DETROIT, Mich. — Tucked between rallies in Pennsylvania (where Hillary Clinton expects to win) and Ohio (where she thinks she can lose), the struggling Democratic nominee on Friday slipped in a toe touch in Detroit — an effort to gird against tightening polls in this critical state.
Clinton allies have long depended on Michigan’s 16 electoral votes falling into her “win” column, to form the blue base upon which their “consensus path,” or most likely path, to 270 electoral votes depends. It’s a state that has voted Democratic in every presidential election since 1988, and where four years ago President Obama bested Michigan-native Mitt Romney by 9.5 points.
Clinton has had a stable and comfortable lead here for most of the general election after losing it in a stunning upset to Bernie Sanders in the primary (the Real Clear Politics polling average gives her a 5.5 percent lead over Donald Trump). But a Detroit Free Press poll released Friday showed Clinton’s margin shrinking to four points over Trump, and the Republican nominee’s support up four points in the past two weeks.
Trump and the Republican National Committee have also hinted at a new focus on Michigan, where the population seems to fit the mold of the more Donald-friendly states: about half the voting age population is made up of white voters without college degrees.
Clinton’s own operatives on the ground said the tightening race here was simply part of Trump’s gains in the country overall, since Clinton’s third debate bump has flattened and any last gasps of momentum were stalled by FBI Director James Comey’s stunning announcement that he was reviewing new evidence in the old email probe. “I’ll let the pundits speculate about why,” Michigan senior adviser Steve Neumann said when asked about Clinton’s shrinking lead here. “We’ve seen tightening in states across the country. That’s where a ground game can come into play. We’re organized and ready to have a very vigorous get out the vote effort across the state.”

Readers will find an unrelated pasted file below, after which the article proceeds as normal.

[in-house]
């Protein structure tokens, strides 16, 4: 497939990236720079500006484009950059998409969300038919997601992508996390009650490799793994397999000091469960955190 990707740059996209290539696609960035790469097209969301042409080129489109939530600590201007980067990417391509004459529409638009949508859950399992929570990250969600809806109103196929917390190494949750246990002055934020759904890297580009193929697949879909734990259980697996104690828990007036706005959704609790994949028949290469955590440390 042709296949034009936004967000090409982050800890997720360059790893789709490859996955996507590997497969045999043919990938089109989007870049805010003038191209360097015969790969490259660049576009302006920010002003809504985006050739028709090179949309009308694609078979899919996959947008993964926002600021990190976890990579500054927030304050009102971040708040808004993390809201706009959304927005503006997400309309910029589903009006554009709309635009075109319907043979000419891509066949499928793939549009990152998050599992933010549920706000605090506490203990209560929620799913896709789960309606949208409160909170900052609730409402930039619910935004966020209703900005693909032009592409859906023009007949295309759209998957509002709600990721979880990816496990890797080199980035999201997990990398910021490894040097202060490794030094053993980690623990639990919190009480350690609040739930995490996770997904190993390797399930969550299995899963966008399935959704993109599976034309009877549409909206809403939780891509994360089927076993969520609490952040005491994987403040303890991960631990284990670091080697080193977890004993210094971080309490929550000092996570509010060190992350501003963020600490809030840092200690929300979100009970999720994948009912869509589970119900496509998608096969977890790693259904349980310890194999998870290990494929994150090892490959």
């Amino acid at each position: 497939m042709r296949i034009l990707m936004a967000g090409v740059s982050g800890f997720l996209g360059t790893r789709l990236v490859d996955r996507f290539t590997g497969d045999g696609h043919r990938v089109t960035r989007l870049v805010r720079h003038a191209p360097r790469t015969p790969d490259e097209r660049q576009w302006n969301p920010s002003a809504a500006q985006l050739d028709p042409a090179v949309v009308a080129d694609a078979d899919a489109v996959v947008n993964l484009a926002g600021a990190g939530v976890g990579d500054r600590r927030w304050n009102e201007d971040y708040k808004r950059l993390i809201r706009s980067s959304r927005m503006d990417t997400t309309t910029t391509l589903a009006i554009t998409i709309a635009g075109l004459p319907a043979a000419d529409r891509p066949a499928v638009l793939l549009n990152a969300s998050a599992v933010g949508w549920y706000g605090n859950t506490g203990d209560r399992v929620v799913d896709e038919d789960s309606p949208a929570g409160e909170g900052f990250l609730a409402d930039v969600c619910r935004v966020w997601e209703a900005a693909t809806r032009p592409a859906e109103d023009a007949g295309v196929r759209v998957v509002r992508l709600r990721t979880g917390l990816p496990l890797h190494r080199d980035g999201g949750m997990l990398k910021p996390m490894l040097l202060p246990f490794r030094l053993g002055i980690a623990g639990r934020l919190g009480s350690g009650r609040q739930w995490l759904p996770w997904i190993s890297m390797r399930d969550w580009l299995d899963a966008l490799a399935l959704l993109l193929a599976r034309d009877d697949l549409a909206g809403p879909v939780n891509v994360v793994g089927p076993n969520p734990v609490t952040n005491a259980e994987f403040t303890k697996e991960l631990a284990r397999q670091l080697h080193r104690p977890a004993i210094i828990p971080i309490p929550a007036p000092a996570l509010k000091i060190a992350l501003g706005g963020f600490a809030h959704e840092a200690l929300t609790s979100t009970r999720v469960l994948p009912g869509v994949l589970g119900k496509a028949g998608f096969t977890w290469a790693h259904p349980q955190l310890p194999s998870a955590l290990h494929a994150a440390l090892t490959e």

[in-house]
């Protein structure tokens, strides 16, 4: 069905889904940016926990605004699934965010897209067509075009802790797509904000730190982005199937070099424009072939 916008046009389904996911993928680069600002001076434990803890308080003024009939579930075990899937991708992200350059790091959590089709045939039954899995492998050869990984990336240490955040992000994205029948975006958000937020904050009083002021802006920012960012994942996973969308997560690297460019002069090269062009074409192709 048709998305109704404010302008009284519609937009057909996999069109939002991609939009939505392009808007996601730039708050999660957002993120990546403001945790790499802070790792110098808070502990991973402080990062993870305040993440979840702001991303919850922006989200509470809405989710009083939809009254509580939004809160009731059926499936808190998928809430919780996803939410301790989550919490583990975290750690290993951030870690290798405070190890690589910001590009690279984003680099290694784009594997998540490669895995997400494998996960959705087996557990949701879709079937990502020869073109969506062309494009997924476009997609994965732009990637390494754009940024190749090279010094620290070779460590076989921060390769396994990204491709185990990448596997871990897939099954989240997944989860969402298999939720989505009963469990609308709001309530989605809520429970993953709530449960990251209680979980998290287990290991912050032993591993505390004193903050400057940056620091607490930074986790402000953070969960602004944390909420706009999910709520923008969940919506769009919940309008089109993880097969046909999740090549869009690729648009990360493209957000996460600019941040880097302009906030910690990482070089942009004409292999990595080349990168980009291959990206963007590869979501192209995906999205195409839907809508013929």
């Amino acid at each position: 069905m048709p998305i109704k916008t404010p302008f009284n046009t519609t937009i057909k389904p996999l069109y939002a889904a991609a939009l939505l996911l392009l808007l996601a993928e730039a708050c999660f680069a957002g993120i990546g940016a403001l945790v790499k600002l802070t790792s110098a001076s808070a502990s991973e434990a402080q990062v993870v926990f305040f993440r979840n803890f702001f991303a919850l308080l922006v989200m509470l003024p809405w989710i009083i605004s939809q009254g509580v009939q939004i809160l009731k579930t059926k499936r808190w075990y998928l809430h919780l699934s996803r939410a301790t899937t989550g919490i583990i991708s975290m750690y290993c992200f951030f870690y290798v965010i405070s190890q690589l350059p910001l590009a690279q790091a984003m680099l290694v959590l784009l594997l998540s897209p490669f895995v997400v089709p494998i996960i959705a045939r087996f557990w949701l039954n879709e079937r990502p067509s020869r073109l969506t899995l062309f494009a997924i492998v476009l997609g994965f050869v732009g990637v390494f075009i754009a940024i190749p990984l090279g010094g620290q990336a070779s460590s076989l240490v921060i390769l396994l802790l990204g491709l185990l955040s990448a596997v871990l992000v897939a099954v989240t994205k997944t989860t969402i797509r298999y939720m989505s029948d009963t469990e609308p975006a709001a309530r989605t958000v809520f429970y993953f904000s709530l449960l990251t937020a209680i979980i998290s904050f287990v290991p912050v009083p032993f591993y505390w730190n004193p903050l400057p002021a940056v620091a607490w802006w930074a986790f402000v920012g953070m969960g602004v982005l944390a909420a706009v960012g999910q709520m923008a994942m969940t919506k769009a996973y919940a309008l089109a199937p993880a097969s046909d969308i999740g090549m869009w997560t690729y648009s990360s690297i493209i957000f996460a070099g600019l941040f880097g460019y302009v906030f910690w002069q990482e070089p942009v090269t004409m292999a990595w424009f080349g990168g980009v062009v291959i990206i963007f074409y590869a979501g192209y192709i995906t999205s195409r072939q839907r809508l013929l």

The campaign, which has had 35 field offices open across the state for months, also made a six-figure ad buy in Michigan, as well as Colorado, Virginia and New Mexico, other states along their most likely path to victory.
Clinton’s rally of about 4,000 supporters Friday evening was made up of a diverse crowd that gathered at Eastern Market, the revitalized commercial core of the depressed city.
There, she made her closing argument about the dangers of her opponent, repurposing a segment of her primary stump speech to paint a dark picture of a Trump presidency. During the final weeks of her race against Sanders last summer, Clinton often prompted voters to “imagine a tomorrow where any young person can graduate from college debt-free,” as well as “imagining” a laundry list of her other policy proposals in action.
But Clinton presented a fun house version of that speech Friday, four days out from Election Day. The former secretary of state asked the Detroit crowd to “imagine that my opponent is taking the oath of office. Imagine having a president who demeans women and mocks the disabled, who insults African-Americans and Latinos….Everything he has said and done, both in his career and in this campaign, tells you what could happen.”
It was Clinton’s second campaign stop on one of her busiest days on the trail since Super Tuesday. After campaigning at the Steelers stadium in Pittsburgh with billionaire supporter Mark Cuban, and then her additional rally in Detroit, Clinton was set to fly to Cleveland for a get out the vote concert headlined by Jay-Z before ending the night in Miami.